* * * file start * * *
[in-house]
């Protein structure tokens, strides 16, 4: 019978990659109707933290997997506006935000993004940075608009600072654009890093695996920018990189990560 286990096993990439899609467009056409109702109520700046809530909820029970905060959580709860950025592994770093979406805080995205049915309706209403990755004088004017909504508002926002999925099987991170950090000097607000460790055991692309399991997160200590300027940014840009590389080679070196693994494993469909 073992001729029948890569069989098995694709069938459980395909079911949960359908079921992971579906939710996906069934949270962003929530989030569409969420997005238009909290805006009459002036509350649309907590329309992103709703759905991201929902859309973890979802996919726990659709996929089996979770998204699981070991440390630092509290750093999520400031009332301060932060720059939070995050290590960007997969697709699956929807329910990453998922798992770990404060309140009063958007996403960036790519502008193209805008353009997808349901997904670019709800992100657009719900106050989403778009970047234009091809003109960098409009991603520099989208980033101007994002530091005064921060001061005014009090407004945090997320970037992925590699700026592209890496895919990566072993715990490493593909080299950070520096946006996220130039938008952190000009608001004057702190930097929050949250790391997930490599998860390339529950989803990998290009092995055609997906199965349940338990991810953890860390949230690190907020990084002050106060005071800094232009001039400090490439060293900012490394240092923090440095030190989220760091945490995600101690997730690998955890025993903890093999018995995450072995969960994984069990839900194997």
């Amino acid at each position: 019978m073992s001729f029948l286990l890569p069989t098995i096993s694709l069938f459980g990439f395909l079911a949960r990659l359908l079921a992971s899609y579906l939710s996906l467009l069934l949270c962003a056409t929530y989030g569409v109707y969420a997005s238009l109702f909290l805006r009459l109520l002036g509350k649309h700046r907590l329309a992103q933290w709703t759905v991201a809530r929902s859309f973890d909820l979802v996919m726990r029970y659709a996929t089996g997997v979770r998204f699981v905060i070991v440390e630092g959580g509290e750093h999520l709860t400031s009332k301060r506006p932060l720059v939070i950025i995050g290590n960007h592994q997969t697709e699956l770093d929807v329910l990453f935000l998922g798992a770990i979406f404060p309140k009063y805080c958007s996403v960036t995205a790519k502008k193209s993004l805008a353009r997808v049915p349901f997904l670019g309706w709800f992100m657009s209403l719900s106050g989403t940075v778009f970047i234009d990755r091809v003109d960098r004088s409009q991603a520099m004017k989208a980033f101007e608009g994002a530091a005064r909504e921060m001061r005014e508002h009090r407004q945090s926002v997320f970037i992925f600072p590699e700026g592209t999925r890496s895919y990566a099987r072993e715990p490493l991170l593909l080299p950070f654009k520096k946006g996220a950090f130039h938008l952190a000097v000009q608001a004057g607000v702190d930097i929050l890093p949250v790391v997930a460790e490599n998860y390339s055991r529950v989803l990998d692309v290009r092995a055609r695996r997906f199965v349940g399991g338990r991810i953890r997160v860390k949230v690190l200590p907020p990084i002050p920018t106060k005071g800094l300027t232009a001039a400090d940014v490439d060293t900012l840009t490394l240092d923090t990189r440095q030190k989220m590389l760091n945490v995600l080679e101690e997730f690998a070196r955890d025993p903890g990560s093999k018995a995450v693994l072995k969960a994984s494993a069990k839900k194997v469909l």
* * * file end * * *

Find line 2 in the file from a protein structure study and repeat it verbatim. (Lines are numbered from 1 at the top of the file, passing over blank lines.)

């Protein structure tokens, strides 16, 4: 019978990659109707933290997997506006935000993004940075608009600072654009890093695996920018990189990560 286990096993990439899609467009056409109702109520700046809530909820029970905060959580709860950025592994770093979406805080995205049915309706209403990755004088004017909504508002926002999925099987991170950090000097607000460790055991692309399991997160200590300027940014840009590389080679070196693994494993469909 073992001729029948890569069989098995694709069938459980395909079911949960359908079921992971579906939710996906069934949270962003929530989030569409969420997005238009909290805006009459002036509350649309907590329309992103709703759905991201929902859309973890979802996919726990659709996929089996979770998204699981070991440390630092509290750093999520400031009332301060932060720059939070995050290590960007997969697709699956929807329910990453998922798992770990404060309140009063958007996403960036790519502008193209805008353009997808349901997904670019709800992100657009719900106050989403778009970047234009091809003109960098409009991603520099989208980033101007994002530091005064921060001061005014009090407004945090997320970037992925590699700026592209890496895919990566072993715990490493593909080299950070520096946006996220130039938008952190000009608001004057702190930097929050949250790391997930490599998860390339529950989803990998290009092995055609997906199965349940338990991810953890860390949230690190907020990084002050106060005071800094232009001039400090490439060293900012490394240092923090440095030190989220760091945490995600101690997730690998955890025993903890093999018995995450072995969960994984069990839900194997």